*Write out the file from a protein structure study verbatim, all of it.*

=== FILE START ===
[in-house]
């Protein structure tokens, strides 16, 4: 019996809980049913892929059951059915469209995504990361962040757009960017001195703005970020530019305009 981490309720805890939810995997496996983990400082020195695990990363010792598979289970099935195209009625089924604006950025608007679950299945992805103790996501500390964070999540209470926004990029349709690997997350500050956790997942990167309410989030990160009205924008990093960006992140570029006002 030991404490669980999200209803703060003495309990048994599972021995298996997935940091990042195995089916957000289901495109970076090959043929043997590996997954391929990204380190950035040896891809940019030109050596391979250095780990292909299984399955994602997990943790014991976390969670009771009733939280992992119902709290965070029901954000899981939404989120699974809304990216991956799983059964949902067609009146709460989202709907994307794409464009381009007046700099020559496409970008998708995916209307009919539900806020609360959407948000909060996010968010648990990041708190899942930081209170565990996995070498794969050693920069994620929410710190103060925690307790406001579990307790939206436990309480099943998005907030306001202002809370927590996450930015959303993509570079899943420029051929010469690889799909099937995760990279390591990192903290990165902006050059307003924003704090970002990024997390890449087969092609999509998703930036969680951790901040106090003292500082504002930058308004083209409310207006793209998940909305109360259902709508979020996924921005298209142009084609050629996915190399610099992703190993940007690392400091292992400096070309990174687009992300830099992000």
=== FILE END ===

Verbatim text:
[in-house]
């Protein structure tokens, strides 16, 4: 019996809980049913892929059951059915469209995504990361962040757009960017001195703005970020530019305009 981490309720805890939810995997496996983990400082020195695990990363010792598979289970099935195209009625089924604006950025608007679950299945992805103790996501500390964070999540209470926004990029349709690997997350500050956790997942990167309410989030990160009205924008990093960006992140570029006002 030991404490669980999200209803703060003495309990048994599972021995298996997935940091990042195995089916957000289901495109970076090959043929043997590996997954391929990204380190950035040896891809940019030109050596391979250095780990292909299984399955994602997990943790014991976390969670009771009733939280992992119902709290965070029901954000899981939404989120699974809304990216991956799983059964949902067609009146709460989202709907994307794409464009381009007046700099020559496409970008998708995916209307009919539900806020609360959407948000909060996010968010648990990041708190899942930081209170565990996995070498794969050693920069994620929410710190103060925690307790406001579990307790939206436990309480099943998005907030306001202002809370927590996450930015959303993509570079899943420029051929010469690889799909099937995760990279390591990192903290990165902006050059307003924003704090970002990024997390890449087969092609999509998703930036969680951790901040106090003292500082504002930058308004083209409310207006793209998940909305109360259902709508979020996924921005298209142009084609050629996915190399610099992703190993940007690392400091292992400096070309990174687009992300830099992000």